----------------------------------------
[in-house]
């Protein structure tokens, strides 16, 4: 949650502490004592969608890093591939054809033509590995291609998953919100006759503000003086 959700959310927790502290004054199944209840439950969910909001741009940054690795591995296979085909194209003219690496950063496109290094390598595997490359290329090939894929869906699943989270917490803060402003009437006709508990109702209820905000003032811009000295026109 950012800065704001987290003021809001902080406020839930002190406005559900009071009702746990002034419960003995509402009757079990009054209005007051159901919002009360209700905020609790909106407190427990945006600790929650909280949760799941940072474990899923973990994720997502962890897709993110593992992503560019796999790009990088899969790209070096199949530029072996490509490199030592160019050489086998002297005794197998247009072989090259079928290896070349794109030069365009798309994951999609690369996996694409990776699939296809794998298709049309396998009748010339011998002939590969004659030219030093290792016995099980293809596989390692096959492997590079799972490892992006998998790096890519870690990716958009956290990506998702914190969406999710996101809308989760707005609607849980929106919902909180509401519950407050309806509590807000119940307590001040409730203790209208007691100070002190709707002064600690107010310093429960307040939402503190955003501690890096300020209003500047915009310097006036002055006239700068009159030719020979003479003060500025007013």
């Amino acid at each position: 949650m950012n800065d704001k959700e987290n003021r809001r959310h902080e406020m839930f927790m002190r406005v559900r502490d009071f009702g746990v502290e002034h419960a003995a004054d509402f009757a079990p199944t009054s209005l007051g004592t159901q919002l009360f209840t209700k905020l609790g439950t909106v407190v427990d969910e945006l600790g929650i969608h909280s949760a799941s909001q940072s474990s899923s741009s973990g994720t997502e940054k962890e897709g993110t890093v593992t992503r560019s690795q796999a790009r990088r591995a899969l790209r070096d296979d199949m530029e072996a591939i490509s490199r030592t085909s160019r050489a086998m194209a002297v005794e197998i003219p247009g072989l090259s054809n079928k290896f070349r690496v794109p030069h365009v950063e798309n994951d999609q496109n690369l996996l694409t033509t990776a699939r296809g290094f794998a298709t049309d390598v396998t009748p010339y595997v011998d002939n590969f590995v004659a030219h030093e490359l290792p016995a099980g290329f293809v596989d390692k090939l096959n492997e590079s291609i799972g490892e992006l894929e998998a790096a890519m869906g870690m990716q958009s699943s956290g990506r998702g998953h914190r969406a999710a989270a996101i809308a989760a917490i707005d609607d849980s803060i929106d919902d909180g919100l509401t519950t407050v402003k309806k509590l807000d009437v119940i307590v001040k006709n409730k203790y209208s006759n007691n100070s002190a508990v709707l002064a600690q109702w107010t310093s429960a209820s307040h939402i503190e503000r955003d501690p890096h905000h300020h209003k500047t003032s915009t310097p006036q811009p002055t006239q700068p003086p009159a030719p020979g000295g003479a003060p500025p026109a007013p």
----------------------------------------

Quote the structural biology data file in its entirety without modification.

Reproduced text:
[in-house]
């Protein structure tokens, strides 16, 4: 949650502490004592969608890093591939054809033509590995291609998953919100006759503000003086 959700959310927790502290004054199944209840439950969910909001741009940054690795591995296979085909194209003219690496950063496109290094390598595997490359290329090939894929869906699943989270917490803060402003009437006709508990109702209820905000003032811009000295026109 950012800065704001987290003021809001902080406020839930002190406005559900009071009702746990002034419960003995509402009757079990009054209005007051159901919002009360209700905020609790909106407190427990945006600790929650909280949760799941940072474990899923973990994720997502962890897709993110593992992503560019796999790009990088899969790209070096199949530029072996490509490199030592160019050489086998002297005794197998247009072989090259079928290896070349794109030069365009798309994951999609690369996996694409990776699939296809794998298709049309396998009748010339011998002939590969004659030219030093290792016995099980293809596989390692096959492997590079799972490892992006998998790096890519870690990716958009956290990506998702914190969406999710996101809308989760707005609607849980929106919902909180509401519950407050309806509590807000119940307590001040409730203790209208007691100070002190709707002064600690107010310093429960307040939402503190955003501690890096300020209003500047915009310097006036002055006239700068009159030719020979003479003060500025007013």
């Amino acid at each position: 949650m950012n800065d704001k959700e987290n003021r809001r959310h902080e406020m839930f927790m002190r406005v559900r502490d009071f009702g746990v502290e002034h419960a003995a004054d509402f009757a079990p199944t009054s209005l007051g004592t159901q919002l009360f209840t209700k905020l609790g439950t909106v407190v427990d969910e945006l600790g929650i969608h909280s949760a799941s909001q940072s474990s899923s741009s973990g994720t997502e940054k962890e897709g993110t890093v593992t992503r560019s690795q796999a790009r990088r591995a899969l790209r070096d296979d199949m530029e072996a591939i490509s490199r030592t085909s160019r050489a086998m194209a002297v005794e197998i003219p247009g072989l090259s054809n079928k290896f070349r690496v794109p030069h365009v950063e798309n994951d999609q496109n690369l996996l694409t033509t990776a699939r296809g290094f794998a298709t049309d390598v396998t009748p010339y595997v011998d002939n590969f590995v004659a030219h030093e490359l290792p016995a099980g290329f293809v596989d390692k090939l096959n492997e590079s291609i799972g490892e992006l894929e998998a790096a890519m869906g870690m990716q958009s699943s956290g990506r998702g998953h914190r969406a999710a989270a996101i809308a989760a917490i707005d609607d849980s803060i929106d919902d909180g919100l509401t519950t407050v402003k309806k509590l807000d009437v119940i307590v001040k006709n409730k203790y209208s006759n007691n100070s002190a508990v709707l002064a600690q109702w107010t310093s429960a209820s307040h939402i503190e503000r955003d501690p890096h905000h300020h209003k500047t003032s915009t310097p006036q811009p002055t006239q700068p003086p009159a030719p020979g000295g003479a003060p500025p026109a007013p």